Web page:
MiniSSC on wifire16

The MiniSSC protocol used by some servo and relay controllers is very simple:

0xFF [channel] [value]

For servos, value can be from 0 to 255, with 127 being the midpoint. Relays are even easier: 0 is off, 1 is on.

As a result, the Arduino sketch for a wifire16 board that processes this data and activates the SSR channels is also very simple, and allows the wifire16 board to be used with any control software that supports the protocol. One example of this is VSA by Brookshire Software. (I've never worked with VSA myself, but it's what a friend uses to control and sequence his Propane Dancefloor project.)

The wifire16 MiniSSC code can be found here.

pixelboard64, try 2

In 2010, I worked on a project that required both flame effect controllers and very low resolution LED panels. The Heart Machine had 20 interactivity stations with touch-sensitive panels, requiring multiple participants at different stations to activate the flame effects. The panels were LED boards and a piece of metal screen behind acrylic; the screen was the line for a QTouch input, and the LEDs were controlled by three TLC5940 chips.

This was my first LED project, and I decided I wanted to make similar LED boards. However, the resolution was too low, so I decided to up the pixels from 4x4 to 8x8 in the same 6" square board.

The LEDs are Piranha/Superflux 5mm square RGB LEDs, chosen because they are very bright at a wide viewing angle.

The pixelboard64 worked out ok, for the most part. Due to a simple math error, the power regulator wasn't enough to power the entire board when all the LEDs were fully lit up. The TLC5940 chips were also very picky, and often weren't grounded well enough, causing them to burn out. Having 12 per board (at about $3.50 each) made these pretty expensive to play with and test, so progress kept on stalling.

This is what happens when you try to pull about 4A through a LM323 regulator that doesn't have a large enough heat sink on it:

Recently, I started working with WS2812 LEDs. Their low cost was enough to make me think about the pixelboard64 again - at $0.15/LED with no additional chips, instead of $0.50/LED with every 16 LEDs needing $10.50 worth of TLC5940 chips, it was worth another try. The board was shrunk to 4" square (half inch pixel density), and instead of using one big power regulator, I split it out to 4 UA7805 regulators.

The end result is a board where I can use a solder paste stencil and hot plate to quickly assemble the LED side, and then hand solder the power supply components to the back. 64 LEDs, super bright, and relatively cheap to make. For power, the board has a header for an Anderson Powerpole connector, to avoid the trouble of screw terminals.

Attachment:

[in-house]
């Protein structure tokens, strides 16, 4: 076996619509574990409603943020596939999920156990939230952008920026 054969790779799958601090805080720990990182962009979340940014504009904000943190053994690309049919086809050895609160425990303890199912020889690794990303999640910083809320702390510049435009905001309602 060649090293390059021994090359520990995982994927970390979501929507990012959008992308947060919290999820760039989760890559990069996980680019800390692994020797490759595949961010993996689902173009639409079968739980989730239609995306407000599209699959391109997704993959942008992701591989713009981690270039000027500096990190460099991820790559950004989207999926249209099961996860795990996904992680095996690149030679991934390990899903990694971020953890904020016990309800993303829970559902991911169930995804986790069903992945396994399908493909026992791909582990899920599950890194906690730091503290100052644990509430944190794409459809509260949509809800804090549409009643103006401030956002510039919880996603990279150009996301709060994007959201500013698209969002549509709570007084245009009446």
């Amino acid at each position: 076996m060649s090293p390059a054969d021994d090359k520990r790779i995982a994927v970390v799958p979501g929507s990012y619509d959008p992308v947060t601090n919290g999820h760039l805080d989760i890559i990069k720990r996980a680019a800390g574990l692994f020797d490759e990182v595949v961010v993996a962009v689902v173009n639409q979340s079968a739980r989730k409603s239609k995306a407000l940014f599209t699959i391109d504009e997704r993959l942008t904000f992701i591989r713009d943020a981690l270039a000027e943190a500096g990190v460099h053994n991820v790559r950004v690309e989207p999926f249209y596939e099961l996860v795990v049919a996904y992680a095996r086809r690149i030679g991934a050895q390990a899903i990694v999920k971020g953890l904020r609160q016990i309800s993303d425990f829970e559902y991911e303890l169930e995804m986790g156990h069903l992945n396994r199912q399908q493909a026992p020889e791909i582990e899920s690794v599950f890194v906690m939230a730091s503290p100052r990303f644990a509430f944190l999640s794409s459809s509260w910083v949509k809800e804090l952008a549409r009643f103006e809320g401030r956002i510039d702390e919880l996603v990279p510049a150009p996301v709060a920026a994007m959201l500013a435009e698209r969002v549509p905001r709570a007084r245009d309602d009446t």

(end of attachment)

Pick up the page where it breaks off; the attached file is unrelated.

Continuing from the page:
Populated, the prototype looks like this. The camera can't really capture how bright the LEDs are - 64 of them all on at once is surprisingly bright.

Would you be interested in one of these boards? Depending on interest, I may organize a bulk order through Tindie or IndieGogo in order to cut down on costs, and maybe have them professionally assembled.

hadokenIMU on Tindie

I've just put the hadokenIMU up as a fundraiser project on Tindie. I'm hoping to pre-sell 50 units as a way to reduce the per-unit costs as well as get them professionally assembled; this will help us get 5 pairs of motion sensing gloves for Super Street Fire, and will also help me with my first attempt to sell an open source hardware project.

If you are looking for an IMU board that is reasonably priced (the SparkFun MPU-9150 breakout board is $50), or need an IMU with an integrated radio header, please consider the hadokenIMU. Not only will you be supporting an awesome fire art project, you'll also be helping me continue to work on future open source hardware designs. Thank you!

The difference between WS2811 and WS2812

I've been starting to work with a 5050/PLCC-6 RGB LED that is usually called WS2811 online, but sometimes called WS2812. It's a fantastic LED that is very bright and has the constant-current driver chip built in to the actual LED. It takes three inputs: 5V power, ground, and data in. Each LED takes 24 bits (8 bits for each color channel), then buffers and retransmits the rest of the data stream to the next LED in the chain.

At $0.14 per LED plus driver chip, this is incredibly cost effective, especially compared to the TLC5940 chips I usually use. The PLCC-6 form factor is easy to solder as well.

So, why are the LEDs sometimes called WS2811 and sometimes WS2812? The datasheets make this pretty clear, but here's the answer in picture form.

The WS2812 is the LED with embedded driver chip. The LED is 5mm x 5mm, but fortunately I have a USB microscope:

The driver chip is the WS2811:

It also comes in DIP-8 and SOP-8 packages if that one is too small to work with.

Datasheets: WS2811 (rar), WS2812 (pdf)

Class Notes: Wireless Communication With Arduino

Back in November, I taught a class at Site 3 coLaboratory on Wireless Communication With Arduino: Using the RN-XV to communicate over WiFi. This was a class for people familiar with Arduino who wanted to add WiFi to their projects, in the same way I did with the wifire16 boards - primarily building the XBee Adapter boards and configuring the radios themselves through the serial interface.

Yesterday I found myself needing to reference an RN-XV configuration option, and I dug up the slides from the class. If it's useful for me, it's probably useful for other people too, so here it is:

Wireless Communication With Arduino: Using the RN-XV to communicate over WiFi